The economics of a credit crunch can be somewhat complicated, but the short version looks like this: lenders run out of funds for new loans because investors fear that borrowers won’t be able to repay the debt.
If investors fear student loan debt in a recession, it may become harder to get approved for a loan, and the interest rates offered on a refinance may be higher.
The analysis in this section would seem to be the opposite of the previous section. This is intentional. Dropping refinance rates are probably more likely, but the danger of a credit crunch is real. Borrowers shouldn’t make assumptions about future rates. Even the best economists can only make educated guesses at what the future holds.
The key takeaway is that a major economic shift, such as a recession or pandemic, can have a significant impact on refinance rates. Borrowers should take advantage of opportunities that are available now, but keep in mind that better opportunities may present themselves in the future. It is a situation worth monitoring.
Federal Protections may be More Important than Ever
If the Coronavirus outbreak continues, many workers may see their hours cut or their jobs eliminated. For some, the consequences will be temporary, while others will deal with lasting financial impacts. Some people might even get sick and need to stay home unpaid.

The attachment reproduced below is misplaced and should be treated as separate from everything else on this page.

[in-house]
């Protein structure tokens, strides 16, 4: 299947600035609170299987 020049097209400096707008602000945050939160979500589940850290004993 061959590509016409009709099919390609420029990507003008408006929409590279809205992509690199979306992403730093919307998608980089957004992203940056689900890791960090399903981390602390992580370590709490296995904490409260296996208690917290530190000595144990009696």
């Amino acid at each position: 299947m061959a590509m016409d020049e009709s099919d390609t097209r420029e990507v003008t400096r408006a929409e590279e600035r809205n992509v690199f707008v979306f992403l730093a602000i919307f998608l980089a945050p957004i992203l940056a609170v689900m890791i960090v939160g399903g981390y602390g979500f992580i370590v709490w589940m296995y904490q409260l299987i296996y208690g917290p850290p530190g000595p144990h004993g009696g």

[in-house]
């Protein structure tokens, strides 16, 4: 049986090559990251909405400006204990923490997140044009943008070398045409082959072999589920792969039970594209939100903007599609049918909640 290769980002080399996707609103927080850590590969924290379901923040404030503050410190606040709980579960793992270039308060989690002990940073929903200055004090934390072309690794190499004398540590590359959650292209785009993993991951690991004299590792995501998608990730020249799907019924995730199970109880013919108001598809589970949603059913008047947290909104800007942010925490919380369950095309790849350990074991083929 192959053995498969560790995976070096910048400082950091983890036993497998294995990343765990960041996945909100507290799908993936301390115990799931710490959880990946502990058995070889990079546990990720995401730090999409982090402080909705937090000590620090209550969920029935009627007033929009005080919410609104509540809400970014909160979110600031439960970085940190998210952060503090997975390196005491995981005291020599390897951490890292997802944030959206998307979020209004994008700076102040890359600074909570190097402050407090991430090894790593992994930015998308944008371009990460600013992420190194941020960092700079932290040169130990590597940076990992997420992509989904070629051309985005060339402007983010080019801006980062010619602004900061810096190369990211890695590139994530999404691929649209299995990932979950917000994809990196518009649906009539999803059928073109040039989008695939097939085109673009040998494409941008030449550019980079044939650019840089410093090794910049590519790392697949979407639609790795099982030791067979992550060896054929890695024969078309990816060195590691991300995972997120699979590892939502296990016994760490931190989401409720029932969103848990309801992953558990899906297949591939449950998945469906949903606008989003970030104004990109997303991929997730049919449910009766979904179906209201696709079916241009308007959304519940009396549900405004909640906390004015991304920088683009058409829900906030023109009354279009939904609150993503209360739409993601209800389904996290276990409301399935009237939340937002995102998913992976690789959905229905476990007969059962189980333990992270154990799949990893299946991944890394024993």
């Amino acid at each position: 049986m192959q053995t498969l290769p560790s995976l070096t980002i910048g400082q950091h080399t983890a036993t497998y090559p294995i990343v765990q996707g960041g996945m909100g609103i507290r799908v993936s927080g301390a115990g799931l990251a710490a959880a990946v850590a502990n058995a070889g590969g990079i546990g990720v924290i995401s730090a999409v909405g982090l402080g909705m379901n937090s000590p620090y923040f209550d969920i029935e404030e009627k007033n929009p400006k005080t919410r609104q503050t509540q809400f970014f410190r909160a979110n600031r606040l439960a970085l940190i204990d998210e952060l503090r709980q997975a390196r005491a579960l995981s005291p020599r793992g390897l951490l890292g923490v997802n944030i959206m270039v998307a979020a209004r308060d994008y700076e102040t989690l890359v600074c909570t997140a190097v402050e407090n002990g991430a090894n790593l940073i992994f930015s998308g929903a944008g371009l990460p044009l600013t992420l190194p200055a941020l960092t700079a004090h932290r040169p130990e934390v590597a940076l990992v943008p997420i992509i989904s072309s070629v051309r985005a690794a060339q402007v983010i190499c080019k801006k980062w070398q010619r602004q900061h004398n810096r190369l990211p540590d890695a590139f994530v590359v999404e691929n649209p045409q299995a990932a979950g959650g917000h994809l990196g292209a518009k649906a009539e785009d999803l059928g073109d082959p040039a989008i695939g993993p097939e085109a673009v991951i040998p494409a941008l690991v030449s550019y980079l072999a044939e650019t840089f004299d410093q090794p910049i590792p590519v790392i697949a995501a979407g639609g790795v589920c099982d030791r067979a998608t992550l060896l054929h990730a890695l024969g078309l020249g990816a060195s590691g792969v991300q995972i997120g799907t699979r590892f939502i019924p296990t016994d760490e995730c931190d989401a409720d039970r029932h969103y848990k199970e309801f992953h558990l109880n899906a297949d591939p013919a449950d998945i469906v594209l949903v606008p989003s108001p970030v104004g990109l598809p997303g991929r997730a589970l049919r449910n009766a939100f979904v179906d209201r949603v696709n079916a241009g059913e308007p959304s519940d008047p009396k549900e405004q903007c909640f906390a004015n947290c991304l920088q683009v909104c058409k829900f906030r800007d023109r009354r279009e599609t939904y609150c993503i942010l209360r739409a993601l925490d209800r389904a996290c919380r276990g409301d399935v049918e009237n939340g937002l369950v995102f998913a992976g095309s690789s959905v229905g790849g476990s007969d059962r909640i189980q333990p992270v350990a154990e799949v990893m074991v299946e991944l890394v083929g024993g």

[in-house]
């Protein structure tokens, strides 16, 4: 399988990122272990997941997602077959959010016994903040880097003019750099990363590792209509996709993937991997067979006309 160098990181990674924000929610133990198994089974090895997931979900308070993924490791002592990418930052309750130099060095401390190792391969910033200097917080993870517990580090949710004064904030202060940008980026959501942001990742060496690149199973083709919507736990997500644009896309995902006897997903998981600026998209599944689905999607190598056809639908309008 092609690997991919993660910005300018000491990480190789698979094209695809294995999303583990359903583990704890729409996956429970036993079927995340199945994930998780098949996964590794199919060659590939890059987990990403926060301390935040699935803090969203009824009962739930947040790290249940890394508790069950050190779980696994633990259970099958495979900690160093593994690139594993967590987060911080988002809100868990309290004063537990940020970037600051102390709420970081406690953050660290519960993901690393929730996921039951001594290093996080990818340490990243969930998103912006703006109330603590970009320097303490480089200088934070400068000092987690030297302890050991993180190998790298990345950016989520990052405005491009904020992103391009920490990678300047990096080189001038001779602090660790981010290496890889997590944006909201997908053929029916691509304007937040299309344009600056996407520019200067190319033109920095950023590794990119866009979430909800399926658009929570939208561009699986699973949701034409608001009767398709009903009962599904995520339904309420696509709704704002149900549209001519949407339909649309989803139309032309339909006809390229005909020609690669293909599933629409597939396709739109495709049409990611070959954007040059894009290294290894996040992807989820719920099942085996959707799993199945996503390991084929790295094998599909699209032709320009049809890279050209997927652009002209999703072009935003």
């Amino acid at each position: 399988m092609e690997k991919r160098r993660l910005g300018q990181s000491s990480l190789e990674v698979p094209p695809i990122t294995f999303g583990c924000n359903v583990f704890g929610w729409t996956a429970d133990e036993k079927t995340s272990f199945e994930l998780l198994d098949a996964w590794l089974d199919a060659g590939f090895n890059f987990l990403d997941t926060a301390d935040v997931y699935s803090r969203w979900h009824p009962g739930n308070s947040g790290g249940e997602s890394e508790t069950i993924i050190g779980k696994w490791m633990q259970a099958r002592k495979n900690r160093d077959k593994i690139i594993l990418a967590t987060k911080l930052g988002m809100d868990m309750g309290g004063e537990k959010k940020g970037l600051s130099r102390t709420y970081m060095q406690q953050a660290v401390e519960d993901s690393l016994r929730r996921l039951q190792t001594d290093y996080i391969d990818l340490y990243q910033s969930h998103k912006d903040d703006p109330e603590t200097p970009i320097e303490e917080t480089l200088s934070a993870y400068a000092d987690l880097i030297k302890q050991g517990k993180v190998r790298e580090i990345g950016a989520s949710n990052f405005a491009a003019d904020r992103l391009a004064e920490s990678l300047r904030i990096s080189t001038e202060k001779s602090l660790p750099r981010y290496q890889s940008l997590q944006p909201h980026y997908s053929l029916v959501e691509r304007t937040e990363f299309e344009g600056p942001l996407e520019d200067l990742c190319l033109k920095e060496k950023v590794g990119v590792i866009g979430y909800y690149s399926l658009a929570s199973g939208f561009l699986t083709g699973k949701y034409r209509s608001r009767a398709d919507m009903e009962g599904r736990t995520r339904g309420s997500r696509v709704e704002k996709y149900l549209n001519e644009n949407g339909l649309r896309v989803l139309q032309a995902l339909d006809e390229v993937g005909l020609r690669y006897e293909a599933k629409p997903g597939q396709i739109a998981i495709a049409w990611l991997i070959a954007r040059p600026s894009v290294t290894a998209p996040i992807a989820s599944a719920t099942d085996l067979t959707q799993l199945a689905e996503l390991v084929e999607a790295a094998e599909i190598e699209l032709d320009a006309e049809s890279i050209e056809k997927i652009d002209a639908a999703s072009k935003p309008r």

Federal student loans can be helpful to borrowers who are dealing with a reduction in pay, a temporary loss of pay, or a total loss of income. While many private lenders may be willing to offer a forbearance or a deferment, only federal loans have income-driven repayment plans. For borrowers out of work, this means their monthly payment on their federal loans can be $0 per month.
Borrowers that lose their job should be sure to sign up for income-driven repayment as soon as possible. Going this route will usually mean that federal student loans are one less concern during a time of unemployment.
Making the Most of a Bad Situation
Coronavirus is scary for a multitude of reasons. Tweaking student loan strategy won’t change any of the virus concerns.
However, borrowers who find themselves isolated or worried about their finances should try to convert that nervous energy into something productive. Some student loan planning and investigation could lead to meaningful savings.